Santa had better get to work now in order to get toys under the tree by the holidays.
UBS analysts have raised concerns that supply chain issues, driven by COVID-19, could affected the toy category during the critical holiday season.
“There is now increasing risk supply disruption could put a strain on toy inventory in the months leading up to the holiday season,” analysts led by Arpine Kocharyan wrote.
“Inventory in the channel is relatively clean, driven by overall healthy demand and supply constraints that have worsened.”
Toy demand was elevated during 2020 when parents were looking for ways to entertain homebound children.
Supply chain problems have plagued a variety of consumer categories during COVID-19, with Nike Inc.
experiencing shutdowns recently at manufacturing facilities in Vietnam as the pandemic ripped through towns in the region.
Read: Nike manufacturing in Vietnam grinds to a halt due to COVID-19, creating another supply chain challenge
Add to that, the calendar that usually guides inventory moving into the holiday shopping season has been upended.
“We could start to see ‘supply holes’ as early as Sept/Oct ahead of holiday season,” analysts said. “Toy makers with robust direct import programs with mass merchants such as Walmart, Target and also Amazon, have been relatively better positioned in navigating supply chain disruptions.”
UBS notes that Amazon.com Inc.’s
Prime Day shopping event, which took place last month, was “muted for toy sales.”
Besides the supply chain challenges, UBS highlights other near-term issues like stimulus money, which fueled purchases earlier this year, has largely been spent, and when consumers do spend these days, it’s more likely to be on experiences such as dining out and travel rather than goods.
MKM Partners has also raised concerns about toy supplies going forward.
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“The supply chain is becoming more worrisome due to severe container imbalances and still rising shipping costs,” Eric Handler wrote in a Hasbro Inc.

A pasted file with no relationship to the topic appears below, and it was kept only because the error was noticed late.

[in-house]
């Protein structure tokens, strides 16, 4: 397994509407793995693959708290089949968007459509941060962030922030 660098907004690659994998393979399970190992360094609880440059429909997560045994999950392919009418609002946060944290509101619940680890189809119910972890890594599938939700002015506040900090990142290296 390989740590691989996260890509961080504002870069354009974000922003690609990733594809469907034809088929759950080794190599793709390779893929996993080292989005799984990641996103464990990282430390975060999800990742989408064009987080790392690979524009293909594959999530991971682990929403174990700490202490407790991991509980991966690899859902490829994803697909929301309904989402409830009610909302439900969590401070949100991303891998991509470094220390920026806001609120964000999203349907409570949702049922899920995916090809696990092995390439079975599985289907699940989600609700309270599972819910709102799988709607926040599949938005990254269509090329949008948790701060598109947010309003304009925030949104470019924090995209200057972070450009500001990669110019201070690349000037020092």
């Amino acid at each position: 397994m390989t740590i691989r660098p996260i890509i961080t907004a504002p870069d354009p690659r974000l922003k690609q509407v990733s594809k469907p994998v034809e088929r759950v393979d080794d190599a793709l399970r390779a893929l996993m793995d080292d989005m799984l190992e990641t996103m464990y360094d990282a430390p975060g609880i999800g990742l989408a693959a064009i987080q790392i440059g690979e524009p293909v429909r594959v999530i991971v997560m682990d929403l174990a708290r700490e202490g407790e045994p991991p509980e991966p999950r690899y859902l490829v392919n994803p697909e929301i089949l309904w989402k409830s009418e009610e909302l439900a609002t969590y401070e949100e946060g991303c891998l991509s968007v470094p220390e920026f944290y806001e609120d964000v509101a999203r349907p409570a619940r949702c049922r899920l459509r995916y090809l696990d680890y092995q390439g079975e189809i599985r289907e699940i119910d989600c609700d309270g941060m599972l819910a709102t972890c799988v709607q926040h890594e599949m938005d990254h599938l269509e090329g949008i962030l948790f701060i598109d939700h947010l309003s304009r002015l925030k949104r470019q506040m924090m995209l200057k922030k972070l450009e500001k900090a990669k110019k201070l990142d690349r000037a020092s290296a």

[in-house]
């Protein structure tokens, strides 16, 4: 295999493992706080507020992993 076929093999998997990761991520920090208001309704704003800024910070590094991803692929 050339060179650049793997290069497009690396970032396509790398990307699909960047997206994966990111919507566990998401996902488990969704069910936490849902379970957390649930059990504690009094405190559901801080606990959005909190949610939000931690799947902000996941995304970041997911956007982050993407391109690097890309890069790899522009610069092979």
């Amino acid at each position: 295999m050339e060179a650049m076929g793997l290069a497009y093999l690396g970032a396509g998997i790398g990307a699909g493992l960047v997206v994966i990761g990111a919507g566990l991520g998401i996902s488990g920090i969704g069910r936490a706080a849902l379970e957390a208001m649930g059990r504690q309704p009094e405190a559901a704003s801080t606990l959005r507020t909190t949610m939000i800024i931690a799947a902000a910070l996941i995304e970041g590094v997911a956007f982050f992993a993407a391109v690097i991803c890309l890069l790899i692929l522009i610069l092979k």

note earlier this month. He said much the same in a Mattel Inc.
note as well.
Hasbro is scheduled to report second-quarter earnings on July 26, and Mattel is scheduled to release results the following day.
“Press reports have these disruptions continuing into the late-summer, peak demand period, which could cause inventory shortages during the holiday season.”
MKM rates Habro shares buy with a $115 price target. Mattel is rated neutral with a $23 fair value estimate.
Stifel rates Hasbro stock buy with a $114 target price, citing improved performance for eOne and strength in digital gaming.
Stifel rates Mattel hold with a $23 price target.
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“We’re forecasting another solid quarter for the biz, with healthy top- and bottom- line gains, albeit for a seasonally less important period for toys,” the note said.
“With that said, 2H21 comps are tough, suggesting a decelerating growth trajectory, and ongoing supply chain disruptions create headline noise (and potential risk, in our view), which could keep the shares in check.”
Hasbro stock has added 0.5% for the year to date while Mattel has gained 12% for the period.
The S&P 500 index
is up 15.1% for 2021 so far.